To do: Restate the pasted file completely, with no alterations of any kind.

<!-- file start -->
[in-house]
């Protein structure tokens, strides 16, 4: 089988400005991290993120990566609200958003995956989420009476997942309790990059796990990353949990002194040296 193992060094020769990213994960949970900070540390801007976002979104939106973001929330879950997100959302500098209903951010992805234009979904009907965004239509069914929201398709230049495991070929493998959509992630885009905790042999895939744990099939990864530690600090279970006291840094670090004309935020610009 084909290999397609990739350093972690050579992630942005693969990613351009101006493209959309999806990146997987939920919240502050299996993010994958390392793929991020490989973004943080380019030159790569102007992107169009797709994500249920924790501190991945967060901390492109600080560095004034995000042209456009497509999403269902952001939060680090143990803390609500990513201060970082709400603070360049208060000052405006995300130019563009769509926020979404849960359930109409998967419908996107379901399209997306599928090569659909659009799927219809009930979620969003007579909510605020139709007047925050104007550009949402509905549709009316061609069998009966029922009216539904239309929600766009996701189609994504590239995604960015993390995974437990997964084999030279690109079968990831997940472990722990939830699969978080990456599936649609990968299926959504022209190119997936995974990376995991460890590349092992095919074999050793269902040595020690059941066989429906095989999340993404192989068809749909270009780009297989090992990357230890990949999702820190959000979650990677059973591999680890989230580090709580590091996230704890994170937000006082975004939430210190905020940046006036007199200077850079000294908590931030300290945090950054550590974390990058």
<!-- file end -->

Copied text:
[in-house]
């Protein structure tokens, strides 16, 4: 089988400005991290993120990566609200958003995956989420009476997942309790990059796990990353949990002194040296 193992060094020769990213994960949970900070540390801007976002979104939106973001929330879950997100959302500098209903951010992805234009979904009907965004239509069914929201398709230049495991070929493998959509992630885009905790042999895939744990099939990864530690600090279970006291840094670090004309935020610009 084909290999397609990739350093972690050579992630942005693969990613351009101006493209959309999806990146997987939920919240502050299996993010994958390392793929991020490989973004943080380019030159790569102007992107169009797709994500249920924790501190991945967060901390492109600080560095004034995000042209456009497509999403269902952001939060680090143990803390609500990513201060970082709400603070360049208060000052405006995300130019563009769509926020979404849960359930109409998967419908996107379901399209997306599928090569659909659009799927219809009930979620969003007579909510605020139709007047925050104007550009949402509905549709009316061609069998009966029922009216539904239309929600766009996701189609994504590239995604960015993390995974437990997964084999030279690109079968990831997940472990722990939830699969978080990456599936649609990968299926959504022209190119997936995974990376995991460890590349092992095919074999050793269902040595020690059941066989429906095989999340993404192989068809749909270009780009297989090992990357230890990949999702820190959000979650990677059973591999680890989230580090709580590091996230704890994170937000006082975004939430210190905020940046006036007199200077850079000294908590931030300290945090950054550590974390990058």